"In your teenage years you feel awkward. I was always too tall. I wasn't really bullied, I wasn't this cowering wreck, but being funny did seem to be in my DNA, a natural way of communicating. My Dad was always very funny. It was a social thing, a way he put people at ease and I probably inherited that. When I was at school I would also use humour as my sort of secret weapon. It meant I could control when people laughed at me."

As a teenager he wanted to be this generation's John Cleese.

"It was quite hard explaining that to the careers' counsellor. It was like saying 'I'd like to be Mozart or David Attenborough'. It seemed a crazy, and almost arrogant ambition."

After school he studied film and literature at the University of Warwick and began performing at local comedy clubs in Bristol. He was not a natural at stand-up, he says.

"A lot of comedians feed off the crowd and love the validation of that and, dare I say it, like hearing the sound of their own voice. I have a bit less of that urge. I enjoy stand-up for the puzzle of it. I think that's why I ultimately felt more like a writer."

He had dabbled in student radio at Warwick and in 1997, aged 23, he applied for a job at a London radio station - where he was interviewed by Ricky Gervais. "I sent in my CV and he invited me in and it was unlike any other job interview I'd ever had. He conducted it over a pint and we just sort of hit it off and were laughing from the off really. He said to me: 'I've sweet-talked my way into this gig - and I don't really have much experience of radio. You've done a bit of radio and if you can do the lion's share of the work we can work together'. And he was as good as his word."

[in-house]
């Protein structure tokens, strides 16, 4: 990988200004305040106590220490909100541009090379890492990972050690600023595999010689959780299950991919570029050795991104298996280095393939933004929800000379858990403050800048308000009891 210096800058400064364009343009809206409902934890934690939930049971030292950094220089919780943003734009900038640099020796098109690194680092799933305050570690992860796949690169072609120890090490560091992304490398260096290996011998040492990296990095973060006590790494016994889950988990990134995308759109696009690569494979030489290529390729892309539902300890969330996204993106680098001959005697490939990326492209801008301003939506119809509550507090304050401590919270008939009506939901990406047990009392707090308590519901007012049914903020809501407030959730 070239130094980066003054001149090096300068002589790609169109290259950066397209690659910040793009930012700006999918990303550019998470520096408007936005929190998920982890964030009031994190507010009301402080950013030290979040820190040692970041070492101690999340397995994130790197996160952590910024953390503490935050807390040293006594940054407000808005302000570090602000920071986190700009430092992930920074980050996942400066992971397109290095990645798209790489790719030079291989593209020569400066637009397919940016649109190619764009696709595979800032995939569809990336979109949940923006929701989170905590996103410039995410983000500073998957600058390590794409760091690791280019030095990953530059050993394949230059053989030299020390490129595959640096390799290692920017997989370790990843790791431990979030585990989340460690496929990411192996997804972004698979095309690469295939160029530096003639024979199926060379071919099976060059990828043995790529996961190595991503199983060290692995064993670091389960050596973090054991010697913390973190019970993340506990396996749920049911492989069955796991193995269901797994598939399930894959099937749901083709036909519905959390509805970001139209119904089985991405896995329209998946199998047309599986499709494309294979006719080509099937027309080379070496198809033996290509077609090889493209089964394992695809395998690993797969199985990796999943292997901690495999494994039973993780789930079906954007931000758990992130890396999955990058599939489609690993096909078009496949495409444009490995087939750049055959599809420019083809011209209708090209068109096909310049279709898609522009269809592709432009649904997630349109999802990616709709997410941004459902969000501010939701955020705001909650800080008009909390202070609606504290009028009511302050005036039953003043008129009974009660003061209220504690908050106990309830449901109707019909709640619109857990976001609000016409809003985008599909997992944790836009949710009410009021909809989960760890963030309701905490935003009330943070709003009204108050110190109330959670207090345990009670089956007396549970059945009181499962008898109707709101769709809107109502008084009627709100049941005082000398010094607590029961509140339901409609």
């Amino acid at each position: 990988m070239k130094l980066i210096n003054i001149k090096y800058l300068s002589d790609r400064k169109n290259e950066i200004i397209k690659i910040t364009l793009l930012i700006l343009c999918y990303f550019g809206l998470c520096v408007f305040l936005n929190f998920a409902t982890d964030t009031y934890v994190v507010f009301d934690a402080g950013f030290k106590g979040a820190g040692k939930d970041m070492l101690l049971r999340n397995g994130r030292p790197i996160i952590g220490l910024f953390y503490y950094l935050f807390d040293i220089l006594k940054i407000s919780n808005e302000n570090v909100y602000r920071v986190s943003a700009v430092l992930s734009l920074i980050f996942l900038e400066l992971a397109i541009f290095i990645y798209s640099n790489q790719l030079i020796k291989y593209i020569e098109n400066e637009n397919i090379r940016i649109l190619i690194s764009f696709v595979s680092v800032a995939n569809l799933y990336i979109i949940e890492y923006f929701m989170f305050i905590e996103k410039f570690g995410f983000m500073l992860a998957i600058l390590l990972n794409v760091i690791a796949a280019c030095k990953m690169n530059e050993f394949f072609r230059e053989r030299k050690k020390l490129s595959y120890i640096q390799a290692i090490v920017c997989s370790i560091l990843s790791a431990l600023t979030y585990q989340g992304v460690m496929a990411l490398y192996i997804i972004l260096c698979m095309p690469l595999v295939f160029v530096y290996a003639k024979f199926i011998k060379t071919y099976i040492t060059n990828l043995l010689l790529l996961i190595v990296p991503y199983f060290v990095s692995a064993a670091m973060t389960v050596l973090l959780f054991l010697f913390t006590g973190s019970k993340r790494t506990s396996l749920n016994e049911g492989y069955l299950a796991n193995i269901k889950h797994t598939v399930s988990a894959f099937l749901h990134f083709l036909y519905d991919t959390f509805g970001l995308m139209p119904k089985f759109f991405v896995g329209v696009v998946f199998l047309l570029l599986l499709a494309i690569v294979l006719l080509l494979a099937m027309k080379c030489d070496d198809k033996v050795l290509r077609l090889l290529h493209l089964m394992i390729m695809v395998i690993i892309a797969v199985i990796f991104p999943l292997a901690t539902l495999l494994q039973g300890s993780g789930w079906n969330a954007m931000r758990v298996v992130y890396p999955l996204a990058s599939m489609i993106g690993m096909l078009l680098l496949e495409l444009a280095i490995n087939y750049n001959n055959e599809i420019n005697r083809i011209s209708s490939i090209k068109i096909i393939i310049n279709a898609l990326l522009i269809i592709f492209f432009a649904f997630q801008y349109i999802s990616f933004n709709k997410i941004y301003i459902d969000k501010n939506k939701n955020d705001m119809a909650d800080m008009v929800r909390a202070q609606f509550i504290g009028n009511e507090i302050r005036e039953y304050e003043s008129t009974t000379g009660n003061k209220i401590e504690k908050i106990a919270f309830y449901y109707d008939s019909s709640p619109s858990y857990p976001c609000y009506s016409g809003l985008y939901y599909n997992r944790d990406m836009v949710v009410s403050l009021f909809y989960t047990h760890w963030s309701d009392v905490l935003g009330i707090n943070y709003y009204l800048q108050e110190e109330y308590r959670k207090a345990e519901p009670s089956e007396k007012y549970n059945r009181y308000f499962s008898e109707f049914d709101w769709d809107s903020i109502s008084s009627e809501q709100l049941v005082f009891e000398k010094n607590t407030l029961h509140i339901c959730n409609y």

Gervais was more than a decade older than Merchant, and more settled in his life. "It was kind of like having an older brother. I had a youthful, hardworking ambition which sort of fused with his laid-back sense of 'let's do it, and if it's good, it's good'."

The Office came, he says, from a series of observations about the corporate world and middle management, which they developed for their own amusement. "Then I had to go off and do this training exercise for the BBC and I decided to work that experience into what would become The Office. We gave David Brent a name and gave him an office and it became a more formed thing. We weren't thinking grandly - we thought it was a sitcom."